Remaining unclear is what definition the school used in determining that his training had been completed “satisfactorily” — the term Hunter and Brumback used in the three verification letters.

Garcia also had abbreviated stays in two other residencies. He resigned six months into his residency at a New York hospital in 1999 after yelling at a radiology technician. The University of Illinois-Chicago ended his contract in 2004 after 19 months because of several long absences from the program, apparently because of health problems, and his failure to communicate with the staff about the absences.

Garcia applied for full medical licenses in Illinois, California, twice in Indiana, and Louisiana. Only Illinois granted him a license.

When he applied for a license in Indiana in 2008, officials from the residency programs in Omaha, New York and Chicago provided verification letters that gave only the length of time of his service.

But Illinois does not routinely take one step that some state licensing authorities do: ask applicants to sign a release authorizing residency programs to provide more information on the applicants' residencies.

When Indiana obtained such a signed release from Garcia in 2012, Brumback disclosed that Garcia had been fired from the Creighton program. It has been speculated that the letter in late 2012 might be the motive for Garcia allegedly killing Brumback.

Hofer, the spokeswoman for the Illinois licensing authority, said the state sometimes asks license candidates to sign such releases. But she said it's not standard and is usually requested only when other red flags have been raised on a candidate.

The state didn't see red flags with Garcia in 2003, she said. According to the records provided by Creighton and the University of Illinois, Garcia met the state's requirements for licensure because he had satisfactorily completed at least two years of residency.

He subsequently used his Illinois license to work at two clinics in Chicago, from 2009 to 2012.

Garcia's firing also could have come to the attention of Illinois if Creighton had reported it to the State of Nebraska, which had granted him a temporary permit to practice medicine as a Creighton resident.

Under state law, when a health care facility takes an action “adversely affecting the privileges or membership” of a credential holder due to alleged “unprofessional conduct,” the facility must report the action to the state within 30 days.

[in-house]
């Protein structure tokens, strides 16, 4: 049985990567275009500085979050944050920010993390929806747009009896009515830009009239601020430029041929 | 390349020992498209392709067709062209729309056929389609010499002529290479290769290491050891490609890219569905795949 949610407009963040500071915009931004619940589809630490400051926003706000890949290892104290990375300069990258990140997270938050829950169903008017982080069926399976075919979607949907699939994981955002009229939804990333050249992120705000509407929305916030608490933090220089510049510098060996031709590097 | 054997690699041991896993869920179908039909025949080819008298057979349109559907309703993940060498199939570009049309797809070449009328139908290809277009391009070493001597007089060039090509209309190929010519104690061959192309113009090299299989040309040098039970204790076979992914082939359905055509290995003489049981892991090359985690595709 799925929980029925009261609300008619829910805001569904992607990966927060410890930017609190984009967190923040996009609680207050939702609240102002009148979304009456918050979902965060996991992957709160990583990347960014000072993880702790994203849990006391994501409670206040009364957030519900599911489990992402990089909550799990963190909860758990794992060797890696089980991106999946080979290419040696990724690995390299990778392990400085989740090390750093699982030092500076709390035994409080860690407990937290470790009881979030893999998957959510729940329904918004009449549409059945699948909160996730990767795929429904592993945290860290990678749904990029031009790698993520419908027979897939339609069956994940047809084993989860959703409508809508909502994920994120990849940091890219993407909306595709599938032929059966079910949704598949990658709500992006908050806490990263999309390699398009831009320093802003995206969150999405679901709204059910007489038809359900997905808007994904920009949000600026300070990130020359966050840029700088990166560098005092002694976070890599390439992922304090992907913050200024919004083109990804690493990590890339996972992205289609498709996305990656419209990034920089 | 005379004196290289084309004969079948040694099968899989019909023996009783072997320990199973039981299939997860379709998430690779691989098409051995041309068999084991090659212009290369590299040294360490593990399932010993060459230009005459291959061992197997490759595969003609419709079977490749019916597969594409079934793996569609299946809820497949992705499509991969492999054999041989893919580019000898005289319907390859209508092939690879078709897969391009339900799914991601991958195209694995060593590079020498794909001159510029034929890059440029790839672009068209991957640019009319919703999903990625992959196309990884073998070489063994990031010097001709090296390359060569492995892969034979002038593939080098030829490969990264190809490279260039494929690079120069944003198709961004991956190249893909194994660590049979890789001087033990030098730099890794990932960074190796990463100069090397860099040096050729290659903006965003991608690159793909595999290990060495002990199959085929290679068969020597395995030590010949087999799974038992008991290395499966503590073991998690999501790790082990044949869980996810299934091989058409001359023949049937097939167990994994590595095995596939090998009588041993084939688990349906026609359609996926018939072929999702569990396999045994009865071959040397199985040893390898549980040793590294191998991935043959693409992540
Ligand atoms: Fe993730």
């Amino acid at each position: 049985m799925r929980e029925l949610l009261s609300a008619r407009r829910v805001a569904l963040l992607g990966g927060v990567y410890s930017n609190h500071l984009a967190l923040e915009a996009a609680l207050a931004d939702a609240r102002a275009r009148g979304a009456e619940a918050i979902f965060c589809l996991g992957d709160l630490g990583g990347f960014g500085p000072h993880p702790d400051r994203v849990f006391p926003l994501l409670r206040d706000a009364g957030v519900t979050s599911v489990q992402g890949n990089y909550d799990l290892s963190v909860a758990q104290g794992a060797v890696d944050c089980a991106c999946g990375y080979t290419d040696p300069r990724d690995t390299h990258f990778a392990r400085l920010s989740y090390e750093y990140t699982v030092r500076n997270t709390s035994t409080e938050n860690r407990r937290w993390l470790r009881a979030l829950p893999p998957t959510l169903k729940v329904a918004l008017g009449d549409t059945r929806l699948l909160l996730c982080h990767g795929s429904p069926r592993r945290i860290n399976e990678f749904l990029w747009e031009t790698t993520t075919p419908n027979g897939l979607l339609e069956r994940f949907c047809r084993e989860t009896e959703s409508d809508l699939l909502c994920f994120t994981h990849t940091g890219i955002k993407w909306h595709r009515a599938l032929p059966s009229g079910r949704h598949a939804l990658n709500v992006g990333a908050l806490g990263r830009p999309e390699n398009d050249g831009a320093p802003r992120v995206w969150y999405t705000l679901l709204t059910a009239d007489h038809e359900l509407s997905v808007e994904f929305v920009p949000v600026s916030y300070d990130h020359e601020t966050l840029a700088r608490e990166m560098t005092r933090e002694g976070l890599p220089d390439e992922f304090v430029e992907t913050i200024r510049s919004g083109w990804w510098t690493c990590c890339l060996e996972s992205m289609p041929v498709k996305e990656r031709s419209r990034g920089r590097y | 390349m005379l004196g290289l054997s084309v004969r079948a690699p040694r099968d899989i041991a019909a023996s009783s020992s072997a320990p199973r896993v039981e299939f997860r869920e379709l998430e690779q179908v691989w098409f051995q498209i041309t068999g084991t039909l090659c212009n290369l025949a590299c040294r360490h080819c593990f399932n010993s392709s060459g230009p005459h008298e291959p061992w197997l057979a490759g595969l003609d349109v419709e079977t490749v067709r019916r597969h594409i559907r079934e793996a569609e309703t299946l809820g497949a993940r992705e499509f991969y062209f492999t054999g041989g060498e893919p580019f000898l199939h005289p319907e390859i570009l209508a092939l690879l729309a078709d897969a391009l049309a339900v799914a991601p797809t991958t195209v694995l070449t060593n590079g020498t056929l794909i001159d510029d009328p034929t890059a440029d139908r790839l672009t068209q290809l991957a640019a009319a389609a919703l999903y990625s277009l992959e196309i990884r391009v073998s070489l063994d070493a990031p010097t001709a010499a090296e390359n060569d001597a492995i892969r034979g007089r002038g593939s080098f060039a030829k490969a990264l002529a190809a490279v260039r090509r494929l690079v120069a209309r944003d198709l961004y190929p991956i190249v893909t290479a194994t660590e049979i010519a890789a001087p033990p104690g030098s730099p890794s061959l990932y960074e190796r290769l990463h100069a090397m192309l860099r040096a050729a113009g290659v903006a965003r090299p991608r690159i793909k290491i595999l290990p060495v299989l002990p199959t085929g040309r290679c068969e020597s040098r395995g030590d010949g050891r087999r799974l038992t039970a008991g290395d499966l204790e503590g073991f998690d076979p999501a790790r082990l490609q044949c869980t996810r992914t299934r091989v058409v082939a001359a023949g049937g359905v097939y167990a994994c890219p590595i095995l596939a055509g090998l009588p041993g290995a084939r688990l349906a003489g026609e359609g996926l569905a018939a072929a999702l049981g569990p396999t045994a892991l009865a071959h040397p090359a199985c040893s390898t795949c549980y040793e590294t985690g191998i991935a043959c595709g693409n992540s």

Helen Meeks, administrator of the licensure unit in the Nebraska Department of Health and Human Services, said she could not comment on particulars of Garcia's case because the state has no official information on what happened during Garcia's residency.

She said, however, that the firing of a resident for unprofessional conduct in general should be reported to the state.

“They are required to report that to us,” she said.

Once a health care facility reports the firing or suspension of a permit holder, the state would treat it as a complaint, which could lead to disciplinary action. If the permit holder is disciplined, the state would typically report that to two national databases. One is operated by the federal government and the other by a consortium of state medical licensing boards.

In some instances, the federal government requires hospitals to report adverse actions against a staff member directly to the federal databank. However, that direct reporting requirement does not apply in the case of medical residents.

Hofer said Illinois checked both national databanks before issuing a license to Garcia.

Illinois officials have faced criticism for issuing Garcia a license, particularly given the fact that he was rejected by at least three other states.

Hofer said those other states had more information to go on than Illinois, the first state in which Garcia sought a full license. By the time Garcia applied for his license in Indiana in 2008, he disclosed his firing by Creighton — something he did not do on his Illinois application.

He also disclosed to Indiana the incident in New York, a residency he had completely left off his Illinois application.

Hofer said she could not say for sure how Illinois would have responded to Garcia's license request had his residency problems been disclosed a decade ago.